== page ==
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Why We Love It
The Heuer Autavia, in all its forms, is one of our favorite chronographs around Analog/Shift HQ. From the early screw-back designs to the totally 70's cushion case and even their latest contemporary offerings, Heuer brought their A Game to each generation, instilling them with great design, comfortable proportions, and a series of quality mechanical movements. These were and are watches for professionals by professionals, and are a fantastic alternative to some of those other motorsports chronographs, at virtually every price point.
In the late 1960s, the Autavia moved from its original screw back case design to a new compressor case design with a snap-on case back. This watch, a Reference 7763, is one of those variants. The case is capped with a rare 12 hour bezel, one of the three variants Heuer fitted to the Autavia; the others being minutes/hours and a tachymeter.
Dating to the late 1960s, this full-bodied Autavia is powered by a Valjoux 7730, the workhorse of the series, featuring a manual wind movement, 30-minute counter, and crisp pusher feel. This particular example shows a warm patination throughout, as well as characteristically thick beveled lugs. With a reverse panda twin-register dial layout offering a balanced symmetrical layout, the Reference 7763 is one of the more conservative of the series, and hasn't yet exploded in value the way the triple-register versions and traditional panda dials have.
To sum it up, this is everything a Heuer Autavia from the golden age should be - nothing less.
In the 1960s, the watch market was fast-paced and ever-changing. Freed from the economic constraints and austerity following World War II, the world roared into a future filled with promise. People turned from warlike pursuits to more sportsmanlike ones: flying, sailing, and, of course, driving.
It was in that last arena that Heuer really shined. Even in the company’s earliest years, when automobiles themselves were new, Heuer made clocks for race cars and stopwatches for those who timed the laps. Starting in 1933, Heuer released a line of stopwatches called the Autavia—a clever combination of the two purposes in which Heuer envisioned these watches would be used: automobiles and aviation.
But it was a dashboard clock in a rally car that would serve as the genesis for this watch, the Autavia wrist chronograph.
When he was acting as navigator for Swiss driver Samuel Heuer (no relation) during a rally in 1958, Jack Heuer misread his 12-hour Autavia stopwatch by a full minute, causing his team to come in third.
By 1961 he’d come to the conclusion that the Autavia stopwatch was redundant, and that it was ripe for a reinvigoration.
When the Heuer Autavia wrist chronograph blazed onto the scene, it was a move that for Heuer was entirely unprecedented. It was the first time that a wearable chronograph made by Heuer would have its own designated model name. And the watch itself was a watch unlike any Heuer had released before.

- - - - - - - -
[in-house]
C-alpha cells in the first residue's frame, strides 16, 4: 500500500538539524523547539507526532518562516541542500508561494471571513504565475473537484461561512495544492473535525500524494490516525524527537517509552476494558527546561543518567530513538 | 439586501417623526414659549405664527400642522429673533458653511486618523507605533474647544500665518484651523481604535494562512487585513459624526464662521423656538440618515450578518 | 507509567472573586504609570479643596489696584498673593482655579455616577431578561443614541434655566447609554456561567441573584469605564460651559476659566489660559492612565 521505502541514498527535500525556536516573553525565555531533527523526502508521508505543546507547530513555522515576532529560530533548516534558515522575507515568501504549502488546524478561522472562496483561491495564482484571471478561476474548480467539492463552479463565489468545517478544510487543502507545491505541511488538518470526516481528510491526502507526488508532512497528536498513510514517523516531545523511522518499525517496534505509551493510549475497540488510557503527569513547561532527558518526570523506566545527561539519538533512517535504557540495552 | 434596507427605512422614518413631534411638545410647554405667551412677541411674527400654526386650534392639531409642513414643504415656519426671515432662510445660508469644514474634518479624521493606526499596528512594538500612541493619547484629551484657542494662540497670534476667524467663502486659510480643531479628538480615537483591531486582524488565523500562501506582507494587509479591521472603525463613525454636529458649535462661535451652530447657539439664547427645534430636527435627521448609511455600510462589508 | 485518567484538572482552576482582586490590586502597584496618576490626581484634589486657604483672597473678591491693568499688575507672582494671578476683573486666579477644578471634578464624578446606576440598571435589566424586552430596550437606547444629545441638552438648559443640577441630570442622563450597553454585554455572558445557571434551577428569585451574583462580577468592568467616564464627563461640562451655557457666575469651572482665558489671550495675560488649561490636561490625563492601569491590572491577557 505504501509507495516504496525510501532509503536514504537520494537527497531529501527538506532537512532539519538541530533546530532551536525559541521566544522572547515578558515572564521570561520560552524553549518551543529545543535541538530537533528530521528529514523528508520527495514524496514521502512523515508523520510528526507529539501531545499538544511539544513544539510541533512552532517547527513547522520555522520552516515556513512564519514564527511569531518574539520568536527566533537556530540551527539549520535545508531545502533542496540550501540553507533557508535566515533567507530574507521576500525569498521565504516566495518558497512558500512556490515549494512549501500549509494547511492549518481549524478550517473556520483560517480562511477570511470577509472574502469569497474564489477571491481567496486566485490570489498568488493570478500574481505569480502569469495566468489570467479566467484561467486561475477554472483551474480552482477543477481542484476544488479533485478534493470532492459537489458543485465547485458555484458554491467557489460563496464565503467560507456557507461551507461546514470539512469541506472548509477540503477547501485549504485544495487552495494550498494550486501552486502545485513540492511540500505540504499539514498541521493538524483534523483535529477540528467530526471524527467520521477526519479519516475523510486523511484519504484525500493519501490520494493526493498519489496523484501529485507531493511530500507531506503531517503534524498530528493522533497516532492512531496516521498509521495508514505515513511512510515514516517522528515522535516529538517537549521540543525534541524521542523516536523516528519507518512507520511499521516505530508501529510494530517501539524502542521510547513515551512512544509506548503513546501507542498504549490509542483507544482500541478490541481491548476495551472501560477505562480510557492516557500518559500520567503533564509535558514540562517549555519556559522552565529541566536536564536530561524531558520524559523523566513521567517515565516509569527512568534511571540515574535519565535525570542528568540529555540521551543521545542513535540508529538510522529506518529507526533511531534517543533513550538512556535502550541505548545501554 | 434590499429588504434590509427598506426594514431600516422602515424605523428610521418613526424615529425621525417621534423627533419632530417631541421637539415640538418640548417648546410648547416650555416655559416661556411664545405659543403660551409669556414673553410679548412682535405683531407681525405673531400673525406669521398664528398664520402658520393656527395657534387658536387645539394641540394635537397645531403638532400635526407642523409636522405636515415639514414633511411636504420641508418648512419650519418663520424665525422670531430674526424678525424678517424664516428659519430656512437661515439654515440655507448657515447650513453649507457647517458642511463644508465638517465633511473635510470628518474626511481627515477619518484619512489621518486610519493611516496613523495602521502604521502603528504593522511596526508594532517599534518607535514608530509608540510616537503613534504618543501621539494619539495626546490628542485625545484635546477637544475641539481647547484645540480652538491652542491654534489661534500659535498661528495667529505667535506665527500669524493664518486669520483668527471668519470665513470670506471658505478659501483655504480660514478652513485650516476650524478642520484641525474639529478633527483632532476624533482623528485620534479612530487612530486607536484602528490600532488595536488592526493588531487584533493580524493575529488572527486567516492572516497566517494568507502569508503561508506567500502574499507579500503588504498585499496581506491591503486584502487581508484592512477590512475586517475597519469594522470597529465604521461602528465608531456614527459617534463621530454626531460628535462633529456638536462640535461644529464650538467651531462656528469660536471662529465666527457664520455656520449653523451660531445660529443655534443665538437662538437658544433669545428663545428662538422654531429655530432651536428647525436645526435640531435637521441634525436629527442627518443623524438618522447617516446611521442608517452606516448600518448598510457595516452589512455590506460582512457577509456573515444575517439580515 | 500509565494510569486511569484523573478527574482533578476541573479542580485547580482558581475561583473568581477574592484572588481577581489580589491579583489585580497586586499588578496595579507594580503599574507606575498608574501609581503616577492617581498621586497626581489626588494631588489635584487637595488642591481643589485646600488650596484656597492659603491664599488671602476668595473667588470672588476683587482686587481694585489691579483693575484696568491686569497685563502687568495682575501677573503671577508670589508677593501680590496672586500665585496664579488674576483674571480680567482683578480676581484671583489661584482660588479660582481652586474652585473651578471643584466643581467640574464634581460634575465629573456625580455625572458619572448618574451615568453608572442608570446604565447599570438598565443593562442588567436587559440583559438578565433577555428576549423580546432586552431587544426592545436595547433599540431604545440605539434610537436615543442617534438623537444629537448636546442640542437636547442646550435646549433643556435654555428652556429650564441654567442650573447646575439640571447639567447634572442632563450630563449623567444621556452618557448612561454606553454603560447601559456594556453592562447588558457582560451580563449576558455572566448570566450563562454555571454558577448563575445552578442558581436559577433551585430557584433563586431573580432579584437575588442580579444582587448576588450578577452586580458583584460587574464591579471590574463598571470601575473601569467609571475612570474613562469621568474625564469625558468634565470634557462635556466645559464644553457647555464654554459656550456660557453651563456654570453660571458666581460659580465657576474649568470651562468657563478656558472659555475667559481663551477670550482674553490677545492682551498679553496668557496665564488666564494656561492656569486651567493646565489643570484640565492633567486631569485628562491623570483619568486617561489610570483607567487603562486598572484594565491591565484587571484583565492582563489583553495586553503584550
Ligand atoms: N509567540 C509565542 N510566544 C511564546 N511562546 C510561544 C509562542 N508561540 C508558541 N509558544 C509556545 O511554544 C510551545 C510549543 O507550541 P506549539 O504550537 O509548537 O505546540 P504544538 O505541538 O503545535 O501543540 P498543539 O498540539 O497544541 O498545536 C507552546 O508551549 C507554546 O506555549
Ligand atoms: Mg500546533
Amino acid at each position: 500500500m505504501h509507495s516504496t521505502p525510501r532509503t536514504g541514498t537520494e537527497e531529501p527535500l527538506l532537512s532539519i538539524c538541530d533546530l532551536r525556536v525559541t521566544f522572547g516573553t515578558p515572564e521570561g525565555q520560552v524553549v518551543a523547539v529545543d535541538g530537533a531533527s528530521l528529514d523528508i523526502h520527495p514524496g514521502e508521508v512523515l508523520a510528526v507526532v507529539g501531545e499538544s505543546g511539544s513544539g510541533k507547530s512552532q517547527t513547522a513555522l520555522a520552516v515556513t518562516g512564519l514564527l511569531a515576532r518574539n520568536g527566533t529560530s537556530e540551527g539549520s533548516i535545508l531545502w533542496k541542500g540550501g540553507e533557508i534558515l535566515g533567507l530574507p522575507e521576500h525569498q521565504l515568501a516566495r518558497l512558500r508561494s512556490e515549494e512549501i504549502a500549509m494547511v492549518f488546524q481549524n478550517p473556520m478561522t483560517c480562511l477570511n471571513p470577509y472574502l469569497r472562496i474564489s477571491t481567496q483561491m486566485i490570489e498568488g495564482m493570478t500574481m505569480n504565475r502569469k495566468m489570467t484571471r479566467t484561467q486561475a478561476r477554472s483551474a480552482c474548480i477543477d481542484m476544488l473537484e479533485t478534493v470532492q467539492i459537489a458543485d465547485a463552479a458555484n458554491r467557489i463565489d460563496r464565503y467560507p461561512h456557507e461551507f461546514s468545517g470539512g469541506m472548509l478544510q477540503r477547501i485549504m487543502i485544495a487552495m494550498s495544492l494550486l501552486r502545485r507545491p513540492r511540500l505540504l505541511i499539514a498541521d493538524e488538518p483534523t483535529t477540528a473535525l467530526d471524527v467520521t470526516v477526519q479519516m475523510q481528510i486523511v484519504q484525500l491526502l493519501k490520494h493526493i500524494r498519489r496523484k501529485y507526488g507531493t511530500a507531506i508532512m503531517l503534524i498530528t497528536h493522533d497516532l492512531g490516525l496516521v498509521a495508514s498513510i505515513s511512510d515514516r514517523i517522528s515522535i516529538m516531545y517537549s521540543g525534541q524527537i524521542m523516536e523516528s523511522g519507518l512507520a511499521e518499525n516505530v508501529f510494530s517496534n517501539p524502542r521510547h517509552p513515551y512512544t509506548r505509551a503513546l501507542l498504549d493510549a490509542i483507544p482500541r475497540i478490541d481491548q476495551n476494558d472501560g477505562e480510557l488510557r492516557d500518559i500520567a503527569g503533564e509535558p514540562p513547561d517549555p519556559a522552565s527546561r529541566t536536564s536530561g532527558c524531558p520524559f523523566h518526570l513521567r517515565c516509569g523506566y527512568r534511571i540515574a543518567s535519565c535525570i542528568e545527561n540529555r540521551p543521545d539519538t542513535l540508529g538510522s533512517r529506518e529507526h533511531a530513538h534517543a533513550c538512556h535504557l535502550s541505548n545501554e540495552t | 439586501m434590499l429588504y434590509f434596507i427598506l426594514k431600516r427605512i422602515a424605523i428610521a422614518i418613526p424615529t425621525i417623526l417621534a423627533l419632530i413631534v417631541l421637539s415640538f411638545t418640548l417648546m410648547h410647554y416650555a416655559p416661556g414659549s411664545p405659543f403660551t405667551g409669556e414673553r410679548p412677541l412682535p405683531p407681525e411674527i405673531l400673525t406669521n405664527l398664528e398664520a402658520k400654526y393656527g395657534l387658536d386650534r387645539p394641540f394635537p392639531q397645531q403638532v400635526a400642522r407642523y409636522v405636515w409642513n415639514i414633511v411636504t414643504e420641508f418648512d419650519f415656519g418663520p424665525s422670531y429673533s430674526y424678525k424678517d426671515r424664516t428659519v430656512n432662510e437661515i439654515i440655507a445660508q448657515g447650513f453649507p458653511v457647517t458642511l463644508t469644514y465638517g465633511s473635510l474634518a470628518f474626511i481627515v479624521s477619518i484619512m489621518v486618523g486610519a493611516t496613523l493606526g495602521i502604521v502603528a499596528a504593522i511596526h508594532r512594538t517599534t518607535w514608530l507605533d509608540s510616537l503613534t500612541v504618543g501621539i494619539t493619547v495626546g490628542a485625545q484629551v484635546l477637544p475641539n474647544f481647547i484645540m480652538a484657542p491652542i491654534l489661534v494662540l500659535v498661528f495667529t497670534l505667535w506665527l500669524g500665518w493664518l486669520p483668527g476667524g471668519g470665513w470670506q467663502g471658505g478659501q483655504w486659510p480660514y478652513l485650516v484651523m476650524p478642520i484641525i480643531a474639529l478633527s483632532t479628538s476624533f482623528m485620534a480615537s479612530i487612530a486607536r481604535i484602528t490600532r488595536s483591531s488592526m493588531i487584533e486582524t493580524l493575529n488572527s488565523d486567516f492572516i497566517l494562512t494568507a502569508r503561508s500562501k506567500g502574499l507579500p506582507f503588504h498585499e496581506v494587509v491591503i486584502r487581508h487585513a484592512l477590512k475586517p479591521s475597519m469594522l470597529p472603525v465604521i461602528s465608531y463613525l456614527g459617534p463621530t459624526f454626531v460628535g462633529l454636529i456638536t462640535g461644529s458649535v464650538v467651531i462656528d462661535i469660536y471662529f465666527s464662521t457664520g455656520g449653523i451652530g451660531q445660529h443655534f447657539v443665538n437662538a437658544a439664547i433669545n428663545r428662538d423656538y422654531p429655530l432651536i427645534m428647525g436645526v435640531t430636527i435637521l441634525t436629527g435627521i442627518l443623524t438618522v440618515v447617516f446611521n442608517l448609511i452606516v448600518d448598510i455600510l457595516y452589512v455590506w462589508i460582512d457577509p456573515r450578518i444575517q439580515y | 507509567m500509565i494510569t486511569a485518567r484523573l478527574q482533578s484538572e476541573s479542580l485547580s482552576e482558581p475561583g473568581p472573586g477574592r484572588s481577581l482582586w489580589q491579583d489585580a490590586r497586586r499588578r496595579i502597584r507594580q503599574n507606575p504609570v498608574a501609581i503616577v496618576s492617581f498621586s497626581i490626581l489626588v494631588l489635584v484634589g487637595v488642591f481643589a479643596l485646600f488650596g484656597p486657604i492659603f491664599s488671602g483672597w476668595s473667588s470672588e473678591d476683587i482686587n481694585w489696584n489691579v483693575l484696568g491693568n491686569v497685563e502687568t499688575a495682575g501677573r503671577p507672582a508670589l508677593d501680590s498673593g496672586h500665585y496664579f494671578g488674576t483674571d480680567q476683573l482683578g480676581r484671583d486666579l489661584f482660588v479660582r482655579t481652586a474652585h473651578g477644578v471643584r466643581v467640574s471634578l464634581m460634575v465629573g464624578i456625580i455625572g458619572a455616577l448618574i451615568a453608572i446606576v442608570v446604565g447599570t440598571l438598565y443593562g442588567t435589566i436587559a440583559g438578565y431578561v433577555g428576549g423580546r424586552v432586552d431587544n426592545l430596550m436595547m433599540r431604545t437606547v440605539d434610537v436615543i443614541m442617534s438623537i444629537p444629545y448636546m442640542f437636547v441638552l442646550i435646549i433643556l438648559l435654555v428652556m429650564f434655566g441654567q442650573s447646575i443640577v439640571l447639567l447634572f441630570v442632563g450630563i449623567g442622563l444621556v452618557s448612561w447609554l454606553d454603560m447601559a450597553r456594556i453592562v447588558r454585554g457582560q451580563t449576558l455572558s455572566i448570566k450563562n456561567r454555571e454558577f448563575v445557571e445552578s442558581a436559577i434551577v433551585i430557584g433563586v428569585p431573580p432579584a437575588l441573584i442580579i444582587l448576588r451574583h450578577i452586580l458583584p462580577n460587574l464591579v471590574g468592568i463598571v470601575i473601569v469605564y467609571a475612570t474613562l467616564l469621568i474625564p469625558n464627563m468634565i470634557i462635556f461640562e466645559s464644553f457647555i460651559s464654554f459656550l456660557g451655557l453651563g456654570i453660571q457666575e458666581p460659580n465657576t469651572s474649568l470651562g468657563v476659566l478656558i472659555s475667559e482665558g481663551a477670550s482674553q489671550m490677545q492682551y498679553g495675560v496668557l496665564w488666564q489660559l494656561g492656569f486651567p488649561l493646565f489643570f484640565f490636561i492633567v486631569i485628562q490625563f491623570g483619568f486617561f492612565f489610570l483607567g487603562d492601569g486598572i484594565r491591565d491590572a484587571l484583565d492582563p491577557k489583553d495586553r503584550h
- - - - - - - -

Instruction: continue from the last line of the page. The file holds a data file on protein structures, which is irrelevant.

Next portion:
Heuer took great pains to ensure the Autavia’s suitability for all manner of sport, whether on or beneath the waves, tackling turns at a race track, or doing barrel rolls miles thousands of feet in the air. The “new pressurized stainless steel case,” or so an advert ran, guaranteed perfect functionality “at altitudes up to 35,000 feet or depths of 330 feet under water.” This was made possible with a screw-down case back (rarely-seen in racing chronographs), Incabloc shock protection, and a mainspring that Heuer’s adverts touted as being “unbreakable.”
For Jack Heuer, newly-made head of the company that his great-grandfather found in 1860, the new Autavia chronograph represented a new era for Heuer, blazing a trail for its enduring partnership with Formula 1 racing.
With tremendous looks and robust internals, it would be a tall order to find any vintage timepiece that’s more perfectly suited for a vintage motorsports enthusiast-and with demand for Heuers of this era reaching stratospheric proportions, time to find one before they go any further is fast running out.
Stainless steel case is approximately 40mm (excluding crown and pushers). Reference 7763. Valjoux Calibre 7730. Circa 1967.
Overall Condition: Case is in strong condition overall with crisp bevels and factory finishing, save for some polish on the upper right lug. Dial is in very good condition with light signs of age and patina throughout. Signed crown. Case back engraving is crisp and legible.
Includes one 20mm blue perforated rallye strap with Heuer "B" Buckle.
Analog/Shift stands behind the authenticity of our products in perpetuity.
We back each Analog/Shift vintage timepiece with a one-year mechanical warranty from the date of purchase.
All of our watches include complementary insured shipping within the 50 states. We are happy to hand deliver your purchase in Manhattan or you may pick it up at our showroom.
Please contact us prior to purchase for additional details on shipping and payment options